Poster Topical Area: Nutrition Education and Behavioral Sciences

Location: Auditorium

Poster Board Number: 172

P18-004 - Describing Independent Eating Occasions Among Low-Income Adolescents Ages 10-13 in the U.S.: A Multi-State Study

Sunday, Jun 10
8:00 AM – 6:00 PM

Objectives: As children move into adolescence, food choices made independently may greatly affect dietary intake. Little is known regarding food choices adolescents make when not with parents/caregivers. The objective of this study was to characterize independent eating occasions (IEO) among adolescents with regards to frequency, eating location, activities while eating, and types of food consumed.


Methods: In a formative, cross-sectional study, low-income adolescents ages 10-13 years (n=46) in 10 U.S. states were asked to take pictures of all foods consumed over a 24-hour period followed by semi-structured interviews. Trained interviewers asked participants to describe the context of each eating occasion, using the pictures as a guide.


Results: Sixty percent of participants were female, and average age was 10.9±1.1 years. Most participants identified as Hispanic/Latino (39.1%), non-Hispanic Black (26.1%), or non-Hispanic White (21.7%). Overall, participants reported more IEO (172 occasions) than non-IEO (107 occasions), with an average of 3.8±2.2 IEOs daily. More than half (65.1%) of IEO were classified as "snacks." Most IEOs occurred at home (72.1%), followed by school (18.6%), someone else's house (4.7%), another location (3.5%), and car/bus (1.2%). While 30% of adolescents were not performing any other activities while eating, others were watching TV/surfing the internet (31.8%), hanging out with a friend (15.9%), at an afterschool program (1.2%), studying/reading (0.6%), and doing something else (20.6%). The most frequent foods consumed during IEO were sweet snacks (cakes, cookies) (15.4%), followed by grains (bread, pasta) (13.4%), fruits (8.9%), salty snacks (chips) (8.3%), dairy (milk, cheese) (7.9%), and sugar-sweetened drinks (7.1%).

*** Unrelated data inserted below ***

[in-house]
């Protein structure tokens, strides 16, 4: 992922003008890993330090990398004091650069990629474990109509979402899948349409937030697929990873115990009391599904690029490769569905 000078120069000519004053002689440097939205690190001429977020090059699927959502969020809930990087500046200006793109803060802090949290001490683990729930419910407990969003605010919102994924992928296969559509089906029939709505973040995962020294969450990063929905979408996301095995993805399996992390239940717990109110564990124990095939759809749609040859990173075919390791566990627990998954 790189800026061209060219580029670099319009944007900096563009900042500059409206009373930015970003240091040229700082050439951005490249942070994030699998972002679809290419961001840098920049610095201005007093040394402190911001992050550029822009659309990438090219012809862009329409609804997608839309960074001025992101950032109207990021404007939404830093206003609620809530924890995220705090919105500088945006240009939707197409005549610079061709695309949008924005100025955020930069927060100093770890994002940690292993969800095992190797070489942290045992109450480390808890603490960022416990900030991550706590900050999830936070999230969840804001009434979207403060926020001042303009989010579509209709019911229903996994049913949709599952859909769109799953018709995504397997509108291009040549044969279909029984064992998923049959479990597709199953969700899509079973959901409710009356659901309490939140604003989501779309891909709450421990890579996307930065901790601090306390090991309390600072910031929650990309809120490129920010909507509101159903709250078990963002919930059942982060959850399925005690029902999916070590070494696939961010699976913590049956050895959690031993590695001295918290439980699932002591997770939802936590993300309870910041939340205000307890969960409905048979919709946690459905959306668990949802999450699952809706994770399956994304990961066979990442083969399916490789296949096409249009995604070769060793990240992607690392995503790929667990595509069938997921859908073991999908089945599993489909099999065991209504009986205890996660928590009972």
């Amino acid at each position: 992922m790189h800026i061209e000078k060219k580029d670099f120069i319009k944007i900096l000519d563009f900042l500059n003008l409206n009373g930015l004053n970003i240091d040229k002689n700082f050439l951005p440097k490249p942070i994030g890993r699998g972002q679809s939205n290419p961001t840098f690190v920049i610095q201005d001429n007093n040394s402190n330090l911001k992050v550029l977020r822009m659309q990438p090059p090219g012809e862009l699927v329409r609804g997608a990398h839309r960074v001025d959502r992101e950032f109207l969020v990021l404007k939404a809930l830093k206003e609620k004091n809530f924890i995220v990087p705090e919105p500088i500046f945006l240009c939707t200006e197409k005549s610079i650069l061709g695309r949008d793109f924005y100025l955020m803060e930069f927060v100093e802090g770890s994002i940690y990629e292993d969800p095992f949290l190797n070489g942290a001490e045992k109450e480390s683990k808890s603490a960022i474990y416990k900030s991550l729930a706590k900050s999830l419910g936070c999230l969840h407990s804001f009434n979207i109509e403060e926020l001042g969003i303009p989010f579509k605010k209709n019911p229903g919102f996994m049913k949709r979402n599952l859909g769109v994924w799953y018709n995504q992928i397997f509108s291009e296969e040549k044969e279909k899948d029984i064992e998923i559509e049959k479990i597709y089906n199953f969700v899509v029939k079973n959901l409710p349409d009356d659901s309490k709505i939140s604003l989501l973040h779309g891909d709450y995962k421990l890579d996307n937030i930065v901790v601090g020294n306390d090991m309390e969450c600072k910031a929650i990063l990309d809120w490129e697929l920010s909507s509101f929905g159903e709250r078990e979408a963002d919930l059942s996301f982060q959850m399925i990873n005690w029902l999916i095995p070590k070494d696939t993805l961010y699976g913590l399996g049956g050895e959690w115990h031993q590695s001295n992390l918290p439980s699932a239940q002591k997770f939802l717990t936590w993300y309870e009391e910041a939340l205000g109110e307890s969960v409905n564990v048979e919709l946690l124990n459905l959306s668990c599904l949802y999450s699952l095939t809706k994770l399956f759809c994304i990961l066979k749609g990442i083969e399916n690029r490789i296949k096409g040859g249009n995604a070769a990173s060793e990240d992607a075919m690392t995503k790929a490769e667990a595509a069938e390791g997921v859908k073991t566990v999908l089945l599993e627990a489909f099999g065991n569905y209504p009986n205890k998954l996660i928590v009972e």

Conclusions: Adolescents frequently made independent food choices. Many foods consumed during IEO were energy-dense snacks eaten at home that had little nutritional value. Understanding choices made and their context may allow for promotion of healthy eating habits in this age group.




Funding Source: USDA NIFA AES Multistate Research Project W3003

CoAuthors: Rickelle Richards – Brigham Young University; Blake Jones – Purdue University ; Alex Anderson – University of Georgia; Mary Cluskey – Oregon State University; Carolyn Gunther – The Ohio State University; Nobuko Hongu – University of Arizona; Karina Lora – University of Oklahoma ; Scottie Misner – Univesity of Arizona; Lillie Monroe-Lord – University of the District of Columbia; Marla Reicks – University of Minnesota; Glade Topham – Kansas State University; Siew Sun Wong – Oregon State University; Eunjung Lim – University of Hawaii

Jinan Banna

Associate Professor
University of Hawaii at Manoa
Honolulu, Hawaii